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Upon hearing the demand, the king was unhappy since the sage requested only a few grains of rice instead of other riches from the kingdom which the king would have been happy to donate. He requested the sage to add other items to his prize but the sage declined.

So the game of chess started and needless to say the king lost the game. It was time to pay the sage his agreed-upon prize. As he started adding grains of rice to the chess board, the king soon realised the true nature of the sage’s demands. By the 20th square, the number had reached one million grains of rice and by the 40th square, it became one million million. The royal granary soon ran out of grains of rice. The king realised that even if he provides all the rice in his kingdom and his adjacent kingdoms, he will never be able to fulfill the promised reward. The number of grains was increasing as a geometric progression and the total amount of rice required to fill a 64-squared chess board is ((2^64) – 1) which is equal to the number 18,446,744,073,709,551,615 translating to trillions of tons of rice.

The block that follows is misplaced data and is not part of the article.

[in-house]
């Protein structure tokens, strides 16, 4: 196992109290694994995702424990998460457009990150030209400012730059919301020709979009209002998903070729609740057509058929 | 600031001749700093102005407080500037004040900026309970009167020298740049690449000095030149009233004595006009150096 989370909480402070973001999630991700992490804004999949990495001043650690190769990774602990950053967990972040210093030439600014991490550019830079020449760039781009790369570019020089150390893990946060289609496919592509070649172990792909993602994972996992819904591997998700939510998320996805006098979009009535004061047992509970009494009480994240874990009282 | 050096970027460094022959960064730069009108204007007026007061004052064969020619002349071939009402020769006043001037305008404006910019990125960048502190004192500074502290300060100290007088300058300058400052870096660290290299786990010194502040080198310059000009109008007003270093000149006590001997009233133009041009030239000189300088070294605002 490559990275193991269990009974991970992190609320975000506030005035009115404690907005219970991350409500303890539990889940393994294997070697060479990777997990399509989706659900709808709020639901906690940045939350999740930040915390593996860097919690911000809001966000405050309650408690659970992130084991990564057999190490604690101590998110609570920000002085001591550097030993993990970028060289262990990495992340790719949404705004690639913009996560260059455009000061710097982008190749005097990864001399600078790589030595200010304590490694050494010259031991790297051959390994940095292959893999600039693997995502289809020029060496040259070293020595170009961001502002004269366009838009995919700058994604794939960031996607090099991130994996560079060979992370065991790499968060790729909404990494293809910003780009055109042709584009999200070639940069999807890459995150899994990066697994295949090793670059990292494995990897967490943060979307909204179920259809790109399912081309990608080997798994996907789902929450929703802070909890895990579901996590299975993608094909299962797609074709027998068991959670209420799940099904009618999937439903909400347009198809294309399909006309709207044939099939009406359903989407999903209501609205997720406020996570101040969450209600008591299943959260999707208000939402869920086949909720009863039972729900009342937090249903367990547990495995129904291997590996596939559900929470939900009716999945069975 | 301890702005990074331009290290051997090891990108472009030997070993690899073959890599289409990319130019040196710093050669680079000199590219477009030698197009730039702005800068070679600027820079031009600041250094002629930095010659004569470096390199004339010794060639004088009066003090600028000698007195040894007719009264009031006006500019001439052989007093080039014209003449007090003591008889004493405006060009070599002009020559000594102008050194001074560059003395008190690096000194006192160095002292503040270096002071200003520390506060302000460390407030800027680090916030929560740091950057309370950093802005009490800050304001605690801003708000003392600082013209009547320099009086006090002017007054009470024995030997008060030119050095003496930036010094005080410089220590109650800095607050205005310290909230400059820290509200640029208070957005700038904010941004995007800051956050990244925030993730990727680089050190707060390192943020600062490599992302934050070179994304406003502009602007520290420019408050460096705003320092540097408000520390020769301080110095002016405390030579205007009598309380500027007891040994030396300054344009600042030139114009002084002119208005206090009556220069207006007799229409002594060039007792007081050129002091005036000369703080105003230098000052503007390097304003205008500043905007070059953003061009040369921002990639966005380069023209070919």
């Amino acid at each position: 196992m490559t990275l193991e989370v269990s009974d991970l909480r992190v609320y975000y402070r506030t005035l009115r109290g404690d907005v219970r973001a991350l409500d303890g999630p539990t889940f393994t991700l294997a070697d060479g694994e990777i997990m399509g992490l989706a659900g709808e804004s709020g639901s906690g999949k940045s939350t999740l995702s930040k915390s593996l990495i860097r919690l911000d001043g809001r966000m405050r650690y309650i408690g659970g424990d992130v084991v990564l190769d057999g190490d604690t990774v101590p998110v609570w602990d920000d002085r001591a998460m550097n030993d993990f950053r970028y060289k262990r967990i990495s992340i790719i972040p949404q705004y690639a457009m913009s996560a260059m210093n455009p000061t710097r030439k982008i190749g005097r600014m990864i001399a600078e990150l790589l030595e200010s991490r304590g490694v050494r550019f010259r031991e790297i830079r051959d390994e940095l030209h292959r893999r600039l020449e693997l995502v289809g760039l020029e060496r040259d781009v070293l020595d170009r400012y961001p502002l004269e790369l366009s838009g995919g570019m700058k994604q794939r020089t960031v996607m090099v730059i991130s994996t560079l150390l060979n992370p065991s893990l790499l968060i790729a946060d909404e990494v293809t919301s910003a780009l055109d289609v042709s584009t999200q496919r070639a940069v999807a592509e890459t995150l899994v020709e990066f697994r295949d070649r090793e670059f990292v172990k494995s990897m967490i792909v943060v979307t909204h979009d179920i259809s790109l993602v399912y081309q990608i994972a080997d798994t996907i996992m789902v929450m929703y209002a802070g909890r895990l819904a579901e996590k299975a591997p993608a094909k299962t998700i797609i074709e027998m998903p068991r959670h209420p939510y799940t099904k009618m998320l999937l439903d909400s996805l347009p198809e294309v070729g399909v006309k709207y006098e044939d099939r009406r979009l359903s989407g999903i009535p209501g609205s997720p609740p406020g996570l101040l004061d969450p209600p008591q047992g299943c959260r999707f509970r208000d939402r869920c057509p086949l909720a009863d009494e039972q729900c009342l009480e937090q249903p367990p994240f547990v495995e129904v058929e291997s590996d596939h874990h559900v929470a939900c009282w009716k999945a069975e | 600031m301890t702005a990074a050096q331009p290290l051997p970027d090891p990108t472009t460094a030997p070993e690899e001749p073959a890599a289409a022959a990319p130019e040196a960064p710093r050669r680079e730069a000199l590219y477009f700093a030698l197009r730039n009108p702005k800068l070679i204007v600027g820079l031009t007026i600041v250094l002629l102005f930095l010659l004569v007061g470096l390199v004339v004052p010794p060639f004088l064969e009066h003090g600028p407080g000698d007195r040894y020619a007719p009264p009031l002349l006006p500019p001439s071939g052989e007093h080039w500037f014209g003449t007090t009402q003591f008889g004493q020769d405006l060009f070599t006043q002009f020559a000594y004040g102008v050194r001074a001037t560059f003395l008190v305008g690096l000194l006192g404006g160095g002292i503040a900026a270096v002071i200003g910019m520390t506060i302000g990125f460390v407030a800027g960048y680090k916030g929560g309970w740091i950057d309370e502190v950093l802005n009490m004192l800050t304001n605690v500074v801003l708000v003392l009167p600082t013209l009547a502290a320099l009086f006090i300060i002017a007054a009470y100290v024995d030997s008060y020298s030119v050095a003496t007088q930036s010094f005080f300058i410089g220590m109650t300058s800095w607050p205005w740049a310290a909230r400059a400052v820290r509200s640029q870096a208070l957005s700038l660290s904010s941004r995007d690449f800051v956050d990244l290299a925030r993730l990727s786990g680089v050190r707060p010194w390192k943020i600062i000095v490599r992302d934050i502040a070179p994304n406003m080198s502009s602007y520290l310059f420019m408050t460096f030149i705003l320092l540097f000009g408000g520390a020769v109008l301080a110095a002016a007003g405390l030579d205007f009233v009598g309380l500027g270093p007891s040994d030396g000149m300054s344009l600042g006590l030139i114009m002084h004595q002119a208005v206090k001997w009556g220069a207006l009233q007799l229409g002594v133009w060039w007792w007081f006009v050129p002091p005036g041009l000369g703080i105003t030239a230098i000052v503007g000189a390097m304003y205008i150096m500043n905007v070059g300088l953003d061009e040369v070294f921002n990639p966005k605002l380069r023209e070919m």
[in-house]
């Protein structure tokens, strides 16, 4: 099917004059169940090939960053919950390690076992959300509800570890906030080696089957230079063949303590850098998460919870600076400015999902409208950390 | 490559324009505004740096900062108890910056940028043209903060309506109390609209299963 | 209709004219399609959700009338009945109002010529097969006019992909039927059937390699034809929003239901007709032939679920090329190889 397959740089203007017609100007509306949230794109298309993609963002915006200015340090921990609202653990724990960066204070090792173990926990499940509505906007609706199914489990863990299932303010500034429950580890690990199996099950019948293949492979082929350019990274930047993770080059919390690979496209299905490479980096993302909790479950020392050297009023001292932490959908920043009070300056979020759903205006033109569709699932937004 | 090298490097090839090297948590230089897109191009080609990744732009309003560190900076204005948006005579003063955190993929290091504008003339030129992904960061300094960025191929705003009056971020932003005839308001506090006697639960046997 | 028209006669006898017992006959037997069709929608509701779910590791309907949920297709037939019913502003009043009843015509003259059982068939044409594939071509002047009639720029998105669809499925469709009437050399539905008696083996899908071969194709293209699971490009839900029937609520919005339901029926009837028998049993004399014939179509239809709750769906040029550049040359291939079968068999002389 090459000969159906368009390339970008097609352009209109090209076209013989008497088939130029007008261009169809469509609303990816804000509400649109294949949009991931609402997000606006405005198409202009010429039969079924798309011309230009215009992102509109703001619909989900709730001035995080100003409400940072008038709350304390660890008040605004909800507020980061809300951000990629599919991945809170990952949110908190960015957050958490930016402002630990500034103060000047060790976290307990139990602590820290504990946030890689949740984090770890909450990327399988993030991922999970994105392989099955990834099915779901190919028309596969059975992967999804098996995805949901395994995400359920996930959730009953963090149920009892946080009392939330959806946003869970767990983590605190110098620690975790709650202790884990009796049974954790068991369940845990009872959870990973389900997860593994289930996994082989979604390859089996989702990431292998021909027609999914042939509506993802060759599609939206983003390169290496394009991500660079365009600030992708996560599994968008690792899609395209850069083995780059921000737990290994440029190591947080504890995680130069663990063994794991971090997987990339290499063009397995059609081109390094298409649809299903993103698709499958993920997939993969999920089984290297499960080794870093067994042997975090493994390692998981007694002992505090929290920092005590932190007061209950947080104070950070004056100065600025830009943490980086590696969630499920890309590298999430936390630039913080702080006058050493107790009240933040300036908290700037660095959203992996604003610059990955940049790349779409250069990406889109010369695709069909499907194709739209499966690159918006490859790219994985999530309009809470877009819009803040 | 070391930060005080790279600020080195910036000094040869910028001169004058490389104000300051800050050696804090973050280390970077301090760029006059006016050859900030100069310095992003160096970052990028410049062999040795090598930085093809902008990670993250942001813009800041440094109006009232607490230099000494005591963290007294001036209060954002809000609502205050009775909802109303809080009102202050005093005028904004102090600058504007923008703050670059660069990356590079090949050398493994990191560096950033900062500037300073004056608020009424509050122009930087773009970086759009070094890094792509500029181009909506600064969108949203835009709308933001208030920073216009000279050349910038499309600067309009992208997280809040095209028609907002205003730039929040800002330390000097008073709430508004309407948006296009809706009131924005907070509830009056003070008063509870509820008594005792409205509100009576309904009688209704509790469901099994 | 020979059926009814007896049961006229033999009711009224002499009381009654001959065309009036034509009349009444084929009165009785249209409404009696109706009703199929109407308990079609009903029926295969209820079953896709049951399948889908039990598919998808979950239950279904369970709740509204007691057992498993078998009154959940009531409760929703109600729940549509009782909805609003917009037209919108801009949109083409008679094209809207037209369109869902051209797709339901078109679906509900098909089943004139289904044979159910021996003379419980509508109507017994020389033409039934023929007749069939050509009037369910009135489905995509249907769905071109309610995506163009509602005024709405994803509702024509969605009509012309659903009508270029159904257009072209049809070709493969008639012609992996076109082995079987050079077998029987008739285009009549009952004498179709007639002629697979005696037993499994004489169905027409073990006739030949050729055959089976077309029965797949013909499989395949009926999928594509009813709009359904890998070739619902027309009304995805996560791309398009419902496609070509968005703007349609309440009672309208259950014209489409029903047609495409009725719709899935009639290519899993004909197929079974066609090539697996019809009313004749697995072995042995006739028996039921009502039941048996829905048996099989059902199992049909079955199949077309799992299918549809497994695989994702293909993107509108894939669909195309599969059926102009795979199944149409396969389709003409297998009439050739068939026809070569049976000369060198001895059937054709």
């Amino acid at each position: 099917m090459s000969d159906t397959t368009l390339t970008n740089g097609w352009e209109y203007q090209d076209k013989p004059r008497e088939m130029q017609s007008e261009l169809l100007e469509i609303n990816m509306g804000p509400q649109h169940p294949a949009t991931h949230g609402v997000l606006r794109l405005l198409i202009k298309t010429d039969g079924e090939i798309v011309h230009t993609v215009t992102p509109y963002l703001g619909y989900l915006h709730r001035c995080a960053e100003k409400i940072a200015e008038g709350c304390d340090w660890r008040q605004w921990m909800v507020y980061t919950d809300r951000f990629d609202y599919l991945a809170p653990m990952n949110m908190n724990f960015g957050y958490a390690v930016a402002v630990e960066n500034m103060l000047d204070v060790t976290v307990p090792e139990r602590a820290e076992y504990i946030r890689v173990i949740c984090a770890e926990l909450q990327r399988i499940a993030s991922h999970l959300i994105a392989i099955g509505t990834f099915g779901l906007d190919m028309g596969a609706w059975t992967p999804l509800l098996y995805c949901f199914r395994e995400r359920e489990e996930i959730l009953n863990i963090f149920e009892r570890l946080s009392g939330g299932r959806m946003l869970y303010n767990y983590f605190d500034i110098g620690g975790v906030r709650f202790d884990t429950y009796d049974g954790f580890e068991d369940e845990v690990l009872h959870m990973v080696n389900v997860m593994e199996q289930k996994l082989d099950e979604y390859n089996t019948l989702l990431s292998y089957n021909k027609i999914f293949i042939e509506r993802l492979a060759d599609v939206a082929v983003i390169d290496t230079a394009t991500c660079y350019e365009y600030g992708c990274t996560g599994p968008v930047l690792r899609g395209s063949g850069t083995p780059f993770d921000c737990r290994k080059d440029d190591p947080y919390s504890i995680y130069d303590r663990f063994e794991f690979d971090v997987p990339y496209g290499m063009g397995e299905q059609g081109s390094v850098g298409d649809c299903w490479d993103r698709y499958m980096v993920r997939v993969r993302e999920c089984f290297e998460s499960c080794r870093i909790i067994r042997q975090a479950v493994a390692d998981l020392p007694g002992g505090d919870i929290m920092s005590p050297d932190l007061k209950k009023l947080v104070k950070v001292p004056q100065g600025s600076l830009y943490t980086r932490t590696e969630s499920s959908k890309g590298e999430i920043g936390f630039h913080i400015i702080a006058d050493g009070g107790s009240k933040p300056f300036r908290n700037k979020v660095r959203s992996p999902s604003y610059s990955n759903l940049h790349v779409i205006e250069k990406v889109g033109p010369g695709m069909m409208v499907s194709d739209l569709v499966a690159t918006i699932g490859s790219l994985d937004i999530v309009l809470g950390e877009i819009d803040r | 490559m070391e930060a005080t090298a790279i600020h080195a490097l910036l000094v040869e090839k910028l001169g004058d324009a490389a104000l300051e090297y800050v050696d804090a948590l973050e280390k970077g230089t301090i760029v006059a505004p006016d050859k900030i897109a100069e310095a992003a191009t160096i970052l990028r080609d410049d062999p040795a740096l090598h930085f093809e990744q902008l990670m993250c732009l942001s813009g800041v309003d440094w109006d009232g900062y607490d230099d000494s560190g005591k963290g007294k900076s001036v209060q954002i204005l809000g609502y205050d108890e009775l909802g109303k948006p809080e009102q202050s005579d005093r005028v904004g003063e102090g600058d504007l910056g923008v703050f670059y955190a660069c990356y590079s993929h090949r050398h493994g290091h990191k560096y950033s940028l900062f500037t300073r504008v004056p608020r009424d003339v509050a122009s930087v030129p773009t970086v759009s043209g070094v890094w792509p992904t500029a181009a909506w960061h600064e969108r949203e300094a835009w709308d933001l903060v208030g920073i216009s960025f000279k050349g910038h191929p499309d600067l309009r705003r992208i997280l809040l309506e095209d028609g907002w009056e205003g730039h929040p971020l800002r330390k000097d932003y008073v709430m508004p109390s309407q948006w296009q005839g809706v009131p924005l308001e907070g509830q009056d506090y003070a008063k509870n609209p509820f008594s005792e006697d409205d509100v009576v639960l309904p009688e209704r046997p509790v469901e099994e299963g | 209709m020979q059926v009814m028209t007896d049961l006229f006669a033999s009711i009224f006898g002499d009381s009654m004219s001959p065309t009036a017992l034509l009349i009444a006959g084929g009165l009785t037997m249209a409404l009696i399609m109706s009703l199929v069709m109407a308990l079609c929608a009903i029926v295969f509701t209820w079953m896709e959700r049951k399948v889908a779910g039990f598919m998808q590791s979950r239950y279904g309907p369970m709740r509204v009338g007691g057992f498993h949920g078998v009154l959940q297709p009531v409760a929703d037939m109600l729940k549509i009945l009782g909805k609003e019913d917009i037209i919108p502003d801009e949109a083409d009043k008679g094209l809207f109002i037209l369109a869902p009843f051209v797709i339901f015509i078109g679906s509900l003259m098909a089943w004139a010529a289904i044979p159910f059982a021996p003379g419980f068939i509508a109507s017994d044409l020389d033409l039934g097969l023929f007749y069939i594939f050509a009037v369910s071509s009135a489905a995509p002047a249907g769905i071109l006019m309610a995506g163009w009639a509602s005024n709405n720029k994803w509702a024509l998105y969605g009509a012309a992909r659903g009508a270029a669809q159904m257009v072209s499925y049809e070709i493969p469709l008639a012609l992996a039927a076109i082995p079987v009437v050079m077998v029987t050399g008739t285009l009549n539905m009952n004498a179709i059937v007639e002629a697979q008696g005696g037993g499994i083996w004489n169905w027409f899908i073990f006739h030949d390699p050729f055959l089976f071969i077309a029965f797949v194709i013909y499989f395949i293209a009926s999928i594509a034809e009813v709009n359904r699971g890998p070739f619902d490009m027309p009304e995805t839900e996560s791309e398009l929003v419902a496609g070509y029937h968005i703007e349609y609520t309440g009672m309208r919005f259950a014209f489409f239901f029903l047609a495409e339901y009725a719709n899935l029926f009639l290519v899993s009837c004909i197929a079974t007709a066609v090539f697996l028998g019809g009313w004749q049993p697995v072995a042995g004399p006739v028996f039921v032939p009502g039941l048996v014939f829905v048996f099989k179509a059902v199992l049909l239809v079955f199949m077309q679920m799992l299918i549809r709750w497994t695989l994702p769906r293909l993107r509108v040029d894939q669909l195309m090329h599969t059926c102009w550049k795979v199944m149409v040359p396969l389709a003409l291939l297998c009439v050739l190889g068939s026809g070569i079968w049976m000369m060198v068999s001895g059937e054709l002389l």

Upon seeing the dilemma, the sage appeared to the king in his true-form, that of God Krishna. He told the King that he did not have to pay the debt immediately but could pay him over time. The king would serve paal-payasam (made of rice) in the temple freely to the pilgrims every day until the debt was paid off.

See also  Peruvanam Mahadeva Temple, Thrissur, kerala